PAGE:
Up Close With Dr. E

The boy with the golden fiddle

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This story is about the collision between a child prodigy named Daniel, and the darker power of a family secret. Does Daniel survive? Let’s find out.

Carnegie Music Hall, New York City: “Ladies and Gentlemen, please welcome tonight’s performers — Daniel Dafoe on violin, accompanied on piano by his father, our beloved conductor of this city’s Philharmonic Orchestra, Maestro Dafoe.”

Like a strand of lights, where each bulb radiated a different color, Daniel’s music brought out the best of the human heart: Love, kindness, hope.

Having uplifted the crowd, Daniel played his final note and bowed. The audience exploded into a standing ovation and, from that moment on, “The Boy with the Golden Fiddle” became legend.

16 years later:

Office Visit #1: Step-mother Cindy Dafoe meets Dr. Wilson. “Dr., my stepson Dan Dafoe has an appointment with you tomorrow. He wanted you to have this …” Cindy handed over a large folder. “Dan also asked me to tell you about his family:”

“Daniel’s father, Burt Dafoe, my husband, was once a powerful musician, who, for 30 years, conducted the New York Philharmonic. When Dan was born, Burt made it his mission to teach his only son the violin. Because Burt’s first-born child, Rose, refused to follow in his musical footsteps, Dan became Burt’s last chance to leave a musical legacy. Dan surpassed his father’s dreams, when he became the greatest violinist of the century. Then, at age 21, Dan disappeared. For 6 years, he went missing, until five days ago. He now lives with me. His father, Burt, is residing in a facility due to Alzheimer’s, and a lifetime of alcohol abuse. Dan’s mother Eve died six years ago of cancer.”

Staying late at his office, Dr. Wilson picked up Daniel’s folder, causing a sheet of paper to spill out. It was a song entitled, “A Boy of Nine,” with lyrics scribbled under the musical notes.

Office Visit #2: “Mr. Dafoe, I’m Dr. Wilson, please come into my office. Dan, your stepmother told me that from 2009 to now, you disappeared. What happened?”

“I don’t know.” “Dan, your passport has 39 stamped entries, all port cities in foreign countries.” “Yes, I hired on as a merchant marine, a sailor.”

“Why would the world’s greatest violinist vanish, sail around the globe, and then suddenly reappear?”

“Ever spent time at sea? On midnight watch, my eyes beheld moonbeams leaping from wave to wave, and meteor showers raining down bullets of fire. But it was the harmony and rhythm, the music of the sea, which gave me hope.”

“Dan, you vanished at the same time your mother died. When did you last see her?”

“My mother, Eve, divorced Dad when I was 10. =I last saw my mother when I was 21; she had come to New York to hear my concert.”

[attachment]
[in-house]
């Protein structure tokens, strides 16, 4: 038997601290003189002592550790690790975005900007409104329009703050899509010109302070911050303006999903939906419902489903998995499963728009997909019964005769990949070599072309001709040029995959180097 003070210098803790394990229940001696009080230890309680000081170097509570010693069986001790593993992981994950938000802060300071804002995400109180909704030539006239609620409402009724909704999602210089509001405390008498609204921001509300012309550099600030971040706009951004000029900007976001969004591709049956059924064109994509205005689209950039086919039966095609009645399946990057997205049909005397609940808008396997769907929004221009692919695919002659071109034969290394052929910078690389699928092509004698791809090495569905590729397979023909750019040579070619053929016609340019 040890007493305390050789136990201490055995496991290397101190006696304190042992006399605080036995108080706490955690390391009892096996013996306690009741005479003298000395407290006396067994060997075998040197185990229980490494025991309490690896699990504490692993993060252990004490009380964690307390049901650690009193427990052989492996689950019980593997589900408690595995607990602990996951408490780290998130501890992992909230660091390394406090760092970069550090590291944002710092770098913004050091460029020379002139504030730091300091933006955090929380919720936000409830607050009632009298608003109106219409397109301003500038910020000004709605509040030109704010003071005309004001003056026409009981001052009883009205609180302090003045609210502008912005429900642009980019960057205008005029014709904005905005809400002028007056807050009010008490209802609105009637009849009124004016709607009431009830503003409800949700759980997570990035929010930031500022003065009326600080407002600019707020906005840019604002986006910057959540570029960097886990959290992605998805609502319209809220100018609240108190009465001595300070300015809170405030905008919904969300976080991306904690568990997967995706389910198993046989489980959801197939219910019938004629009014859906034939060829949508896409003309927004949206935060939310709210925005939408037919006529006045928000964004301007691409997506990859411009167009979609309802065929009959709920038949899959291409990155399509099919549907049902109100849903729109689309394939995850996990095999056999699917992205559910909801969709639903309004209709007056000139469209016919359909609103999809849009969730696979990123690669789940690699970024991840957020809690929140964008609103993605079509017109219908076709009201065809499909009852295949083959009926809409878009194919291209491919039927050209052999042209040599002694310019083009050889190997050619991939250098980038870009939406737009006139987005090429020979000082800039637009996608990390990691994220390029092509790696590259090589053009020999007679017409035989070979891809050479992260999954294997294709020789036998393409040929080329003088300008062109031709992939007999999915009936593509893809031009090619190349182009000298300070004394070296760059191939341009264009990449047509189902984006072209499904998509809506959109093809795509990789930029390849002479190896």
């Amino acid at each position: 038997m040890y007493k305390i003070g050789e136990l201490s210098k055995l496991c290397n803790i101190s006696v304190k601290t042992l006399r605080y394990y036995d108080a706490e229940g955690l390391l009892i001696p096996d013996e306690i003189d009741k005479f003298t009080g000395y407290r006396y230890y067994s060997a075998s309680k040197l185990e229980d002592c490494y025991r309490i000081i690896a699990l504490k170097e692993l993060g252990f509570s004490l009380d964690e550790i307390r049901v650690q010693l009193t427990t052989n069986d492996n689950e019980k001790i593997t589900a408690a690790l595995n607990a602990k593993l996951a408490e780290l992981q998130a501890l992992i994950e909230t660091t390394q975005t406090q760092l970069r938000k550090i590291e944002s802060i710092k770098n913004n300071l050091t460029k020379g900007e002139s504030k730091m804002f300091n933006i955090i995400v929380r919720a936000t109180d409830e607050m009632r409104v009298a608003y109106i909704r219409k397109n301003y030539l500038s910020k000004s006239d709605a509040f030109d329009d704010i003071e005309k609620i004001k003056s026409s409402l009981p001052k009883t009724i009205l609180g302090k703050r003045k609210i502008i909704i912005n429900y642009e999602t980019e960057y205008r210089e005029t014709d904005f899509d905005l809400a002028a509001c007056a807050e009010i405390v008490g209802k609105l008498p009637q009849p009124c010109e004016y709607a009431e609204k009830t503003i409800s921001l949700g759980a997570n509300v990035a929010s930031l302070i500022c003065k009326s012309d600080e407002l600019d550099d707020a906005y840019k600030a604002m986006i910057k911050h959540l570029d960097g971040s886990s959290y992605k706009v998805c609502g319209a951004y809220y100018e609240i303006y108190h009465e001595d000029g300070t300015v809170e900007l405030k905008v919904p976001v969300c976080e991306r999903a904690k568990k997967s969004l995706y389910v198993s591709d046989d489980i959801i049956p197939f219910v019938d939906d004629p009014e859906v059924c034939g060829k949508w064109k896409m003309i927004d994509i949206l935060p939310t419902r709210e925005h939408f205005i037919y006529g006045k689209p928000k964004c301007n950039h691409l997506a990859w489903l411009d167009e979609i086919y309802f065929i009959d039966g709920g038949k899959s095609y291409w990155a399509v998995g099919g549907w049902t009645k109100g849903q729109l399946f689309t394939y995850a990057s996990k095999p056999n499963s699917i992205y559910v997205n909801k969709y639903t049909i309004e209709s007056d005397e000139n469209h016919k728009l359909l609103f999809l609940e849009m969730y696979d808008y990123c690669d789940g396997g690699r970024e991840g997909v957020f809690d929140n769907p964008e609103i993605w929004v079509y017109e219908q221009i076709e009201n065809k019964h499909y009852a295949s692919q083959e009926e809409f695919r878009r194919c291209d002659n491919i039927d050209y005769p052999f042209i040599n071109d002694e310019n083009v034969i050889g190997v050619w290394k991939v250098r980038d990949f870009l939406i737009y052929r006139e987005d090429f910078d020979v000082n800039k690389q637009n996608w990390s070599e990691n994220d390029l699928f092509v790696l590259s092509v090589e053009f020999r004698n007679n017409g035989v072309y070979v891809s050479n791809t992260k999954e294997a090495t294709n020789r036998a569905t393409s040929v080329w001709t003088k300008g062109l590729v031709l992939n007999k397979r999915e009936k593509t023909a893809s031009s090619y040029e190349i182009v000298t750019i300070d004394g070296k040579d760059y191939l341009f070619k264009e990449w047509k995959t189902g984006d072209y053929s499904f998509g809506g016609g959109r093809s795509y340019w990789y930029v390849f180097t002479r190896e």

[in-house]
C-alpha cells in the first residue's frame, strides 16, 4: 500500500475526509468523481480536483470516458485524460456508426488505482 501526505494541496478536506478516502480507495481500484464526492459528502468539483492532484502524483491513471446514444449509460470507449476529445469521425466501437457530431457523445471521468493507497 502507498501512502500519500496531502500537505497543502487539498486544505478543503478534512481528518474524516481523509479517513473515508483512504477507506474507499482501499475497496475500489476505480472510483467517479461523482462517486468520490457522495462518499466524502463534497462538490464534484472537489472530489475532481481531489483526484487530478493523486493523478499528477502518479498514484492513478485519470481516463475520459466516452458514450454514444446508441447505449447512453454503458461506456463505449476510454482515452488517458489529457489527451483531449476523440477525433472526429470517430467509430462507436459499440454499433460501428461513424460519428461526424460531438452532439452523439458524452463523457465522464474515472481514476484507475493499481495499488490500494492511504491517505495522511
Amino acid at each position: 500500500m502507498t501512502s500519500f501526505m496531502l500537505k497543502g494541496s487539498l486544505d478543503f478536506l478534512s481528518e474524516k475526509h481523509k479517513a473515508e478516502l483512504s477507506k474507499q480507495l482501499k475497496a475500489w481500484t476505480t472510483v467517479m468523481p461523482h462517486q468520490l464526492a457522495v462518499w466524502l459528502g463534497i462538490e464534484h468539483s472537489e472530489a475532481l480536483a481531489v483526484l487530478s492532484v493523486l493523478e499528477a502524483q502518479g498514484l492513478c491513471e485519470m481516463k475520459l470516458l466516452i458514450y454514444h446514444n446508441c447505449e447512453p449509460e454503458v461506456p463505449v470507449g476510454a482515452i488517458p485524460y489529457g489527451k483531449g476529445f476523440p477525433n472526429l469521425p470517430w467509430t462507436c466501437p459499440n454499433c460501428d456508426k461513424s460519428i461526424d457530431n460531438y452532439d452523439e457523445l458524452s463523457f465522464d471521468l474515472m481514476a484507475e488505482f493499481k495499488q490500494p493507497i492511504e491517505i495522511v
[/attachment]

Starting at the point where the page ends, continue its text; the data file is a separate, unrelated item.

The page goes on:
“Was it a good visit?” “No, we had a fight.” “Dan, what did you fight about?”

“I screamed at her, why didn’t you protect my sister?” “Protect her from what?”

“My father. Dr. Wilson, when I was nine, three life-altering events occurred. The first was my debut concert at Carnegie Hall. The second happened that summer, in June. I had gone to stay with my grandmother, who lived in the country. But I forgot my allergy medicine, so my grandmother drove me back to the city, and I went up to our apartment. I heard Rose scream, I crept up to her room. The door was open, just a few inches. I peeked in, saw my father raping Rose. I froze. I left her…”

“The third event occurred in July, while at my grandmother’s. Her home was next to a forest, where I loved to explore. The guilt I carried about my failure to protect Rose had grown into a mountain. I began having nightmares. On a Sunday in July, I walked into the woods, and it was there that I felt the presence of something good. But it was so small, so subtle, I didn’t think much of it until later, as an adult. That was why I wrote the song, ‘A Boy of Nine’, and two weeks ago, I put in the lyrics. Would you like to hear it?”

“Of course.” Dan took out his violin and played his song.

Conclusion: When Dan and Rose were traumatized by their father’s abuse, their lives were altered forever. How so? The knife of trauma cleaved their hearts into two parts: one good, one bad. As they grew up, these two parts became enemies and went to war. What do Dan and Rose need to win their internal battles and heal? They need you, parent’s teachers, doctors, friends, and pastors, to speak this truth: “As a child, bad things happened to you, but that does not make you a bad person.”

What’s that? You want the read Dan’s lyrics to his song?

A Boy of Nine

“A stranger when he first came to me, when I was nine.

That day he touched the very heart of me and eased my mind.

A cloud-free sunny Sunday in July, alone with me.

Under the cobalt umbrella of a vast and endless sky, he spoke to me.

The words were simple, the words were few,

But what was said, eclipsed all I had held to be true,

My hand he led.

He was a stranger, when he came to me,

But now I see, that on the day we met,

It was I who came to be, a boy set free.”

The content of this article is for educational purposes only and should not be used as a substitute for treatment by a professional. The characters in this story are not real. Names and details have been changed to protect confidentiality.

 

Dr. Richard Elghammer contributes his column each week to the Journal Review.

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